I know we told everyone we were headed for Big Bend National Park in Texas, but you never know with us. We are still headed that way but we made a small detour. Can you tell where from the photo?
We have had satellite internet for about 8 years now. Setting it up involves erecting a tripod mount, mounting the dish, installing the arm, cabling everything together, and then aiming it at the correct satellite. It usually takes me only 20 minutes or so to get online, and about 10 minutes to get it all disassembled and stowed, but it feels like it takes longer and gets heavier each time. I finally broke down and bought a used automatic dish that mounts on top of the trailer. All it takes is a push of a button and the dish unfolds, searches for the satellite, and locks on. Stowing for travel is just another button.
So, what does all that have to do with the picture above? Well, the man I bought it from lives in Ouray, Colorado. We made the deal Saturday morning and decided to go get it. Part of the deal was that I would help him remove it from his RV. We decided to make an adventure of it, and left the trailer in Deming, NM, taking only the truck. We didn't get on the road until almost noon after a stop at the bank to get cash. We are very familiar with New Mexico and headed north to Hatch, NM where we joined I-25, past Elephant Butte Lake, Socorro, through Albuquerque to Bernalillo where we left the interstate and headed up to the northwest corner of the state. It was well past dark by the time we got to Aztec, NM where we decided to spend the night in a hotel. Afterward we kind of wished we hadn't. We paid $83 for a room that was worth less than half that, but there were no other options in town.
Sunday we headed north into Colorado, stopping in Durango for coffee, and then up over Molas Pass and down into Silverton at an elevation of about 9,300 feet. There was not a cloud in the sky in Durango but by the time we reached Silverton the mountains were all covered with fresh snow and the roads were still wet and icy in places. Beyond Silverton the road is one of the most spectacular in the world. By spectacular I mean that it hugs the sides of magnificent mountains, has uncountable twists and turn, climbs to well over 11,000 feet, and has no shoulders or guard rails. It has no guard rails because there is no room for them. In many places the edge of the pavement is the edge of the several thousand foot drop off.
I love such roads but Dianna does not. We sit up very high in the truck and when we are on the outside of the road, all she can see is the canyon below when she looks out her window. That and the fact that the road was wet and slushy in places, and that it was still spitting snow occasionally, really frightened her. She became so nervous and scared that she finally moved to the back of the truck where she could just close her eyes. I reminded her that she has ridden millions of miles with me, including hundreds of miles on similar roads, and that in all those millions of miles I have never driven off the edge of the road. Not only that, but given the consequences of driving off the road in those mountains, I was acutely aware of the situation and would not let that happen. Didn't make any difference. She was scared.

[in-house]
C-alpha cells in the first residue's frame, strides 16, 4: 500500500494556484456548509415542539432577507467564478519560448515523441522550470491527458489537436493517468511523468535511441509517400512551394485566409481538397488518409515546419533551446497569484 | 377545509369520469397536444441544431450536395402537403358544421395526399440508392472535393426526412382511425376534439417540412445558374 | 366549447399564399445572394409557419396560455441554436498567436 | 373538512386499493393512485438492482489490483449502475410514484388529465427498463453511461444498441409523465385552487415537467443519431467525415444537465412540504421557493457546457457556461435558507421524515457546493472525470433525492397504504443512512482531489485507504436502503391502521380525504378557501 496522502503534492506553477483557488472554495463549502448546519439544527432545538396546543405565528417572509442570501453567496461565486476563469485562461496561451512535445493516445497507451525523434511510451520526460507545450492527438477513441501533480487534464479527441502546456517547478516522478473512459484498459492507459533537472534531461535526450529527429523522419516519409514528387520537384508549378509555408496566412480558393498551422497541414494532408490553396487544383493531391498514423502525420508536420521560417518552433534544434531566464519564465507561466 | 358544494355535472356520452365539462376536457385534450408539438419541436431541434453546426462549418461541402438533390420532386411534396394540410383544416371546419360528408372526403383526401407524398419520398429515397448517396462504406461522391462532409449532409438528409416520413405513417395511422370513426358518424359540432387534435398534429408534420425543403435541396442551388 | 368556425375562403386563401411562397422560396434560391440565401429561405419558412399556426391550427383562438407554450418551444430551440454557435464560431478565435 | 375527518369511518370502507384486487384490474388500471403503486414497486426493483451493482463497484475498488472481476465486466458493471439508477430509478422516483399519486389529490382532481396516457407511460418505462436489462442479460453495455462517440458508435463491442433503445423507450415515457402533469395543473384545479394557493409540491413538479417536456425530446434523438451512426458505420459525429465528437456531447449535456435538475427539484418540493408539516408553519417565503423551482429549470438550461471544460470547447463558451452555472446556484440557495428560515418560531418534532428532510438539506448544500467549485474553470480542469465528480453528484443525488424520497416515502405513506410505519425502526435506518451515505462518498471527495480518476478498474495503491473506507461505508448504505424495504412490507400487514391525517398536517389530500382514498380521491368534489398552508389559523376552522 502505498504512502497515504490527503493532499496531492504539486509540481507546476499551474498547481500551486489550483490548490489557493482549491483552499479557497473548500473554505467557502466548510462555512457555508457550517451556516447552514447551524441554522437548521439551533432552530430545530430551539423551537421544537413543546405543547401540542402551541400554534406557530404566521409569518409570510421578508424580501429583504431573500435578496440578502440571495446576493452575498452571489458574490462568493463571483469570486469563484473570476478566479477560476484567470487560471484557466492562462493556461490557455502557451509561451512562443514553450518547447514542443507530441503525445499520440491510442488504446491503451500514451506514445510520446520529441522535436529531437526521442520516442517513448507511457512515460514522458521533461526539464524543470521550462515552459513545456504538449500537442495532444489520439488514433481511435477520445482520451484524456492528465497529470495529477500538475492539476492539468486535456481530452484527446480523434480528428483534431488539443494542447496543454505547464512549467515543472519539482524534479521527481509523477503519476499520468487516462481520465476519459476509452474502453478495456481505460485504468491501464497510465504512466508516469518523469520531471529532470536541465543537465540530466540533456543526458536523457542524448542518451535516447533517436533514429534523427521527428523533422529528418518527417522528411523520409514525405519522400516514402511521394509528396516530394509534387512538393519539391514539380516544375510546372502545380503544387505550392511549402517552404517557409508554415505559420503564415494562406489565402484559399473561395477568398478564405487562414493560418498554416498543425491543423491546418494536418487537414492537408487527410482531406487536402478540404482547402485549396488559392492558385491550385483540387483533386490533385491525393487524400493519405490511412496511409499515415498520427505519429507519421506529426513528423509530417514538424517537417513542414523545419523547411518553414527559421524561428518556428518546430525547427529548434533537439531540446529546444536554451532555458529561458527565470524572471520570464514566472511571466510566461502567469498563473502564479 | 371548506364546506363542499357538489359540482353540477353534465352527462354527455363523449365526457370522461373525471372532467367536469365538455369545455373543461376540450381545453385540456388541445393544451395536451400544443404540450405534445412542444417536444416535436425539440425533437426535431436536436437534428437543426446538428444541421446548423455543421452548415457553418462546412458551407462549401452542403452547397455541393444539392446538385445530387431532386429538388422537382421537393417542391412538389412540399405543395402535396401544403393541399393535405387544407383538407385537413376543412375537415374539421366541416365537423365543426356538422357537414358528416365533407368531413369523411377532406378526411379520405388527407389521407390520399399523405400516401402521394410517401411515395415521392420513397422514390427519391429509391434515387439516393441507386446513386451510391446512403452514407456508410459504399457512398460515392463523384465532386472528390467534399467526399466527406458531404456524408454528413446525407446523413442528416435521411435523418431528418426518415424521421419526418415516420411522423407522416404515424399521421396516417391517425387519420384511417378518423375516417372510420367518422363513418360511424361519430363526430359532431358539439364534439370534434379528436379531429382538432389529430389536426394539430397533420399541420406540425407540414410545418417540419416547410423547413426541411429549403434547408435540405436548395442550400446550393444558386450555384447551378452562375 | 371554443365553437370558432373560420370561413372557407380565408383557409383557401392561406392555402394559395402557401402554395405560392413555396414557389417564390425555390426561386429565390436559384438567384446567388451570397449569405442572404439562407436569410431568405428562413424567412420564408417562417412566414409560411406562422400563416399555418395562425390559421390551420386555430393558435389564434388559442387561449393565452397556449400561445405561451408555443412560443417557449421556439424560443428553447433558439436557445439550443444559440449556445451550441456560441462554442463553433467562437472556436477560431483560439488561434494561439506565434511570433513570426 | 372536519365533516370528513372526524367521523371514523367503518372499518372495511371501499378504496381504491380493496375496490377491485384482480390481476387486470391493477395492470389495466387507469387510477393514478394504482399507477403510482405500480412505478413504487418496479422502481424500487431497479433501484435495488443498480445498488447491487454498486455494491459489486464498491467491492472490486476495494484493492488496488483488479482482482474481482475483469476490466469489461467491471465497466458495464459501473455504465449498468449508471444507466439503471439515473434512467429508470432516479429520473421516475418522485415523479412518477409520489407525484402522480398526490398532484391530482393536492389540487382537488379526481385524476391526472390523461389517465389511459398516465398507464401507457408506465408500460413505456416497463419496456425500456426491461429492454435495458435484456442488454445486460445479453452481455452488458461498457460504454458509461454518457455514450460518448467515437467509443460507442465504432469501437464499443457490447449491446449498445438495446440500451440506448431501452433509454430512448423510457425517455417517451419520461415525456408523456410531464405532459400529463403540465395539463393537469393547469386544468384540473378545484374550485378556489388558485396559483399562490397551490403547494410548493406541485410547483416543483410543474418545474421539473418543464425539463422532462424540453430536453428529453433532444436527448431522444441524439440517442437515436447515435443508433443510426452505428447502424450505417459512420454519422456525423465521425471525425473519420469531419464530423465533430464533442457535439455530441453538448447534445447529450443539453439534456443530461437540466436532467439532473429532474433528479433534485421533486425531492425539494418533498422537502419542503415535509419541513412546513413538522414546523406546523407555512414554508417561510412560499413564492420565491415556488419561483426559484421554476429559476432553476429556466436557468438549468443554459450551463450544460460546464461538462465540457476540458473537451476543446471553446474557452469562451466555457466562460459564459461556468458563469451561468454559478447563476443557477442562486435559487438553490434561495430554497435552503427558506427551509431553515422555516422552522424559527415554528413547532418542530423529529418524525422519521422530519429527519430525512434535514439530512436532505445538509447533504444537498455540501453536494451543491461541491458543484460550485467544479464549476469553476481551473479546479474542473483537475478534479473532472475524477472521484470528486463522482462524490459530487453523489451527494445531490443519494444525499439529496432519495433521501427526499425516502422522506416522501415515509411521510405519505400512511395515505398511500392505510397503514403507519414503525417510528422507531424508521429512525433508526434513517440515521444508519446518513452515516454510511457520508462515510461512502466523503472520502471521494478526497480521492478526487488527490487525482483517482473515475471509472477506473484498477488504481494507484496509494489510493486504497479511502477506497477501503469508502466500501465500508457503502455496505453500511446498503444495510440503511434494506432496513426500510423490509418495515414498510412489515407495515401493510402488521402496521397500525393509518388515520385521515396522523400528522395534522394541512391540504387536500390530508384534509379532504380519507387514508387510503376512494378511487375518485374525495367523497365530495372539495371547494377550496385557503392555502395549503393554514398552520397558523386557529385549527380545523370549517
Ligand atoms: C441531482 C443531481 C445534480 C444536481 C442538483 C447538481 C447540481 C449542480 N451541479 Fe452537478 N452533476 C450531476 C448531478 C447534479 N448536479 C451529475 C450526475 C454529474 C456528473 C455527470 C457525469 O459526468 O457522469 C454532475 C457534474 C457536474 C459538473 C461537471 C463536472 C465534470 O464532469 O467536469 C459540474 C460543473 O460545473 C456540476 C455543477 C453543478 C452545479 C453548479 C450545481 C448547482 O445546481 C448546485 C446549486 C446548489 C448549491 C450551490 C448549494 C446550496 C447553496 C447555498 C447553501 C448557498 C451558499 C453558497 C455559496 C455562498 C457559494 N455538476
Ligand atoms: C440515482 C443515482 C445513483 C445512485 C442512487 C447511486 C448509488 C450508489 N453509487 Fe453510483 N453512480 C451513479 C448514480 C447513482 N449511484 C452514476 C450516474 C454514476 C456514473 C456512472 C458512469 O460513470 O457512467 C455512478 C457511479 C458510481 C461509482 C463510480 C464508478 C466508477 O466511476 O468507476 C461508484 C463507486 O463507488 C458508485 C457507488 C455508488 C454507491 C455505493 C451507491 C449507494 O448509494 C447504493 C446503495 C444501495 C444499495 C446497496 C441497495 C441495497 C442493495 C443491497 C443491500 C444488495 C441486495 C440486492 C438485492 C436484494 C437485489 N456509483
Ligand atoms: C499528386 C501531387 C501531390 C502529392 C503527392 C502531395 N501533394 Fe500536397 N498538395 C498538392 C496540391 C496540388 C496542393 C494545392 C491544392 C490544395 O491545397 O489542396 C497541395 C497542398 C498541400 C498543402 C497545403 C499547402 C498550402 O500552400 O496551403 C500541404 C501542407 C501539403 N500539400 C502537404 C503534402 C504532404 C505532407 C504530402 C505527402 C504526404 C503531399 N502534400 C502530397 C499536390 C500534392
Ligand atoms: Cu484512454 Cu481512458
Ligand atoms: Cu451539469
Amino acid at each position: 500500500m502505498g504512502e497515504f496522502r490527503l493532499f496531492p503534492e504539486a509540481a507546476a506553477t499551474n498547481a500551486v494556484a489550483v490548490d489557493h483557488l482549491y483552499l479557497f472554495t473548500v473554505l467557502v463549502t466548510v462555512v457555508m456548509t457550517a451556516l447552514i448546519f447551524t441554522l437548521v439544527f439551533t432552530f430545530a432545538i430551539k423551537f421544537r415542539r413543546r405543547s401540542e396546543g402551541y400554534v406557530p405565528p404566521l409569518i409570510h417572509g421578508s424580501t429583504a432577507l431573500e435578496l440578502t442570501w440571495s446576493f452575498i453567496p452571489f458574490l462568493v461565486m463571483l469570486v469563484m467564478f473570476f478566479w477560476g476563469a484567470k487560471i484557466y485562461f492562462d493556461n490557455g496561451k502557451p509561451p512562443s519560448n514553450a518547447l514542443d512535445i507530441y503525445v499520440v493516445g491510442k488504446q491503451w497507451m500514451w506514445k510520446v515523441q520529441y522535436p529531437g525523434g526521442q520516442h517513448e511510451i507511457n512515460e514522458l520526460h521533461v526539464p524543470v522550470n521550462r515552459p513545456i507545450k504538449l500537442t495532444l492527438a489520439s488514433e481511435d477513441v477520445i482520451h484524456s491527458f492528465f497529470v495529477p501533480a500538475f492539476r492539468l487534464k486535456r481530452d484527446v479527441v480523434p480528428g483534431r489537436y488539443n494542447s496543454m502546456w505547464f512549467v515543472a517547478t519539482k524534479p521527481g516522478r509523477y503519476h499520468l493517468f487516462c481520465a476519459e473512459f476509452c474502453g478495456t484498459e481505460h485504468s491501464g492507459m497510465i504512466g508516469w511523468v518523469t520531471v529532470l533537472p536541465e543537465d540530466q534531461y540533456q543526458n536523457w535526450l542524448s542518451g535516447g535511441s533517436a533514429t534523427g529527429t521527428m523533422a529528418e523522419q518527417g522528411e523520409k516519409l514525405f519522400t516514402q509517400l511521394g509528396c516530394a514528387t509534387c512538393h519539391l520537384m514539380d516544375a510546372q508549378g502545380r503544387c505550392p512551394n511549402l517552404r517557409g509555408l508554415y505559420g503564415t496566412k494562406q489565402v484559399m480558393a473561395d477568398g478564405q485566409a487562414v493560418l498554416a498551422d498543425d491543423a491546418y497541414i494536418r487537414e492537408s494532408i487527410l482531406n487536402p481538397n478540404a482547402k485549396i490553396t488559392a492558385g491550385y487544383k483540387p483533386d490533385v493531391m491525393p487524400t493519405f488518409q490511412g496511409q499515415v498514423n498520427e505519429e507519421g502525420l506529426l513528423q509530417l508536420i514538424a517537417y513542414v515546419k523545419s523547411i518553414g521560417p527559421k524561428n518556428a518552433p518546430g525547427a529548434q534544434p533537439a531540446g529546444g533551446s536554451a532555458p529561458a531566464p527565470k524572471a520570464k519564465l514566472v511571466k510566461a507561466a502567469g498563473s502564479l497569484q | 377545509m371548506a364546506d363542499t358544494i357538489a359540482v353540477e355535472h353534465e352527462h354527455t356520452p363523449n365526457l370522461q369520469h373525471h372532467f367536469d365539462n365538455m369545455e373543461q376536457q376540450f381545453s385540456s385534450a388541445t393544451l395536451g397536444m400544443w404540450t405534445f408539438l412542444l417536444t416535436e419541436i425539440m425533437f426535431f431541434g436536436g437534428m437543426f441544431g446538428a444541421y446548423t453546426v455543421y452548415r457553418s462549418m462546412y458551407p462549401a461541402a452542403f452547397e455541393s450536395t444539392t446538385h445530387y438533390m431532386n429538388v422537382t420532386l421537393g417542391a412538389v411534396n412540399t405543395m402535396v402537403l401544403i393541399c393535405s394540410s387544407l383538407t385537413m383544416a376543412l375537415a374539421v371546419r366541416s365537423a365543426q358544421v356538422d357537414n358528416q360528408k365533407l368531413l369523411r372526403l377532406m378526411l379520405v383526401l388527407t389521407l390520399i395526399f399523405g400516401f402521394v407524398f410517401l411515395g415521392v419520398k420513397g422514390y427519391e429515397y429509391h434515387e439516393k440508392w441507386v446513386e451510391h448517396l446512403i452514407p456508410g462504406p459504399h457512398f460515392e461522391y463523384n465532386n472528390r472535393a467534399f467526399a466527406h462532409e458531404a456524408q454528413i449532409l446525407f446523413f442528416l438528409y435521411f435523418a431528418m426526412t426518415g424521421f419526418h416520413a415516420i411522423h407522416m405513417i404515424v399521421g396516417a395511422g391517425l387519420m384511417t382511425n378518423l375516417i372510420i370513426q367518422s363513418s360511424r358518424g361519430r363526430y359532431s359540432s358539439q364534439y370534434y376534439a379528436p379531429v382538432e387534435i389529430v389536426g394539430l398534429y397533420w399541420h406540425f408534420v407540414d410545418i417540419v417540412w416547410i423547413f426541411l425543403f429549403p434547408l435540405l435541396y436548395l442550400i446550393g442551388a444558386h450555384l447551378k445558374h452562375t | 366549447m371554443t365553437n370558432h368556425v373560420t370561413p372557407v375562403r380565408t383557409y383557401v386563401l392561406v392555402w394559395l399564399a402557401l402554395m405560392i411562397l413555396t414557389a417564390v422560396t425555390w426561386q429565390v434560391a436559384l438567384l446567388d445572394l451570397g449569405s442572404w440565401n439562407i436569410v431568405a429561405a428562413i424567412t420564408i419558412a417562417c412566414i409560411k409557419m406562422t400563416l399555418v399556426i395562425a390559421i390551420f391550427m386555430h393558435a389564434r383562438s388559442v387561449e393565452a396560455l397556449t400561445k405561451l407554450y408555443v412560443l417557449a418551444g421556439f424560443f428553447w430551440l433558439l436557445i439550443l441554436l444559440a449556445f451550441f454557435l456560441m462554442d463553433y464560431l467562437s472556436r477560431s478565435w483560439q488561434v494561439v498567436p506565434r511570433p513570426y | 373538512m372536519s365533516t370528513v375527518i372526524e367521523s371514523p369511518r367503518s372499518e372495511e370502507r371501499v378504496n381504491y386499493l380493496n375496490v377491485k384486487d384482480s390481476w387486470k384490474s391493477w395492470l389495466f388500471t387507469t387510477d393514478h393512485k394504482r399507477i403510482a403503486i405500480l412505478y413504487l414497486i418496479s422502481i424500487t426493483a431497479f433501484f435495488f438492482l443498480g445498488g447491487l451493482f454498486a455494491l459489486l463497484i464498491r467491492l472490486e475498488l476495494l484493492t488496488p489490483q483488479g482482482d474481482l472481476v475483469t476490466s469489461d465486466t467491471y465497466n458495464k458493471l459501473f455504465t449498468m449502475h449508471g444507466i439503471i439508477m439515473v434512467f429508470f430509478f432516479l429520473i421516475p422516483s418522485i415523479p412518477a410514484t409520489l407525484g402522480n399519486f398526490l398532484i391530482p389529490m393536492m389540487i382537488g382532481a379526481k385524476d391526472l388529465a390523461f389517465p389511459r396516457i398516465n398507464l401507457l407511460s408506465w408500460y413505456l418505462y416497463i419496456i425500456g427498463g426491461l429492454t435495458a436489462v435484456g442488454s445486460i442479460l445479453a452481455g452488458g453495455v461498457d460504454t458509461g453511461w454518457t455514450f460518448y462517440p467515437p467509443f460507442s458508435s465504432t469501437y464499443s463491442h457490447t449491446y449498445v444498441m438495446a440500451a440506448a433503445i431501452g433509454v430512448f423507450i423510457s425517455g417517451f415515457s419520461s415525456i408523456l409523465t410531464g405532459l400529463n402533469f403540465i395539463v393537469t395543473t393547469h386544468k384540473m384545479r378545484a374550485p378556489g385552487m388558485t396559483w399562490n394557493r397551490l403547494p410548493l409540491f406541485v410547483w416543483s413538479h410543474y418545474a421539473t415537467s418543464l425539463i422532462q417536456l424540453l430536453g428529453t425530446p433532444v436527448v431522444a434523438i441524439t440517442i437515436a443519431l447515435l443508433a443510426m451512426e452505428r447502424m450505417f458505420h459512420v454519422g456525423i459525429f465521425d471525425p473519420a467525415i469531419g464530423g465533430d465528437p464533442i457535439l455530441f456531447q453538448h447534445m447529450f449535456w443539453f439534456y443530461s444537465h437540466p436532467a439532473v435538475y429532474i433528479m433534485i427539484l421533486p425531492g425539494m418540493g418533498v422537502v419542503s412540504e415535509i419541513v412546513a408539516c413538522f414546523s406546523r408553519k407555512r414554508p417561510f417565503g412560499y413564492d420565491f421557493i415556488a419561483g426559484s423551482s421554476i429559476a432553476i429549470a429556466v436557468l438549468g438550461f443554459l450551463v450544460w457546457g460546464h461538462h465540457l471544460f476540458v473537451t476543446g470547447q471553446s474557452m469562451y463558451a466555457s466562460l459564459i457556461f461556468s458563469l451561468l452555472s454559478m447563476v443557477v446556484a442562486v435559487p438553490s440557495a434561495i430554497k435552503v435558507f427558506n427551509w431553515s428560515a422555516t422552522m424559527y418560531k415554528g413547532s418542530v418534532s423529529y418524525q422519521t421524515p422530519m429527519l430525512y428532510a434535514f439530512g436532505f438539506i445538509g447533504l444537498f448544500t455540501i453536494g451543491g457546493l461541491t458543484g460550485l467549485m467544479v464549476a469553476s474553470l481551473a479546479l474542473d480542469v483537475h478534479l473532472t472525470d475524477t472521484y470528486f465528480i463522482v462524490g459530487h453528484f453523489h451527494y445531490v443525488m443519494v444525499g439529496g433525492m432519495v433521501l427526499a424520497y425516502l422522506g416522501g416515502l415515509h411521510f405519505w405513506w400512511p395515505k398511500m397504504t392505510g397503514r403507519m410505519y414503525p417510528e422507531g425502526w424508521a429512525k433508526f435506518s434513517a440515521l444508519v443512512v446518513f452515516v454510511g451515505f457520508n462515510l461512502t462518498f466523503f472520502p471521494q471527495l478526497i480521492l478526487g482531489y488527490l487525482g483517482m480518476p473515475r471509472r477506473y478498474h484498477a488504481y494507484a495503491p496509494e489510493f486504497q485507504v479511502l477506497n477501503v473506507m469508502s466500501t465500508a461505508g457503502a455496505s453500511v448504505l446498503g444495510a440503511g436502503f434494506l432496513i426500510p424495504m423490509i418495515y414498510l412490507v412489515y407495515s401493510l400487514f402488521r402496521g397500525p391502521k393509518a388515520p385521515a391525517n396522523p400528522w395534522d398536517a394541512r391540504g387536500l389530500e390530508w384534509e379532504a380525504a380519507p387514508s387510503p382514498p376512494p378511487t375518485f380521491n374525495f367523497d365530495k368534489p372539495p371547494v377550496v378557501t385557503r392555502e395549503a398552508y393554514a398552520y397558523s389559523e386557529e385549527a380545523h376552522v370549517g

Anyway, we arrived in Ouray, had lunch, met the man selling the dish, drove up his extremely steep and muddy driveway, removed the dish from his rig and headed back. Except for a short distance, we were on the inside of road most of the way back, and Dianna felt somewhat less uncomfortable. We continued over the mountains, back into New Mexico, and all the way back to Albuquerque where we slept in the truck in an Indian Casino parking lot. Today we drove back to Deming with just a stop in Hatch for some green chile.
So, that was our weekend. 1,100 miles. Snowy 11,000+ foot mountain passes. Beautiful scenery. New toy waiting for me to install it.
P.S. All the scenery pictures on on my gallery.
More excitement in two days than some people have in a year.I'm glad that I read the Silverton/Ouray one first because the story of Deidra's narrow escape will make me shudder longer than it took you to write about it!ReplyDelete
You made me again long for that beautiful mountain drive, (but I'm not sure that I would want to drive over it in the winter. I'm with Dianna on that.)
The road couldn't have been as bad as the haul road to the Bering sea, could it?ReplyDelete
I guess the fact that you bought the new dish means that you're going to stick with Hughes for now, instead of looking at a mobile phone alternative.
Yeah! Now that's the kind of travel blogging we love to see (& read)!ReplyDelete
Isn't a truck without the trailer more squirrelly on icy roads? I always thought that so much weight on the front wheels and the load removed from the rear would make for bad handling. I don't really know, and it's probably best if Dianna dosn't either.ReplyDelete
Dale, it is something I have to watch, but with only a single rear axle and the heavy steel bed for weight, it's not all that bad.ReplyDelete
Such beautiful country! Sounds like an interesting few days.ReplyDelete
On the antenna subject I've been learning quite a bit in my new job. We are actually working on an affordable antenna that will be able to take the place of that dish you just bought.
The 2 really, really neat things about it are 1) you won't have to put it up to connect to a satellite and 2) you won't have to stop either.
Click on this link and then click on thinSat. That's one of the things I've been working on. The others are the thinPack and a low cost phased array.
Pretty cool stuff.
Forgot to mention that it will be a little while before thinSat is affordable as a replacement to the dish like Richard just got but it's part of the plan to make that happen.ReplyDelete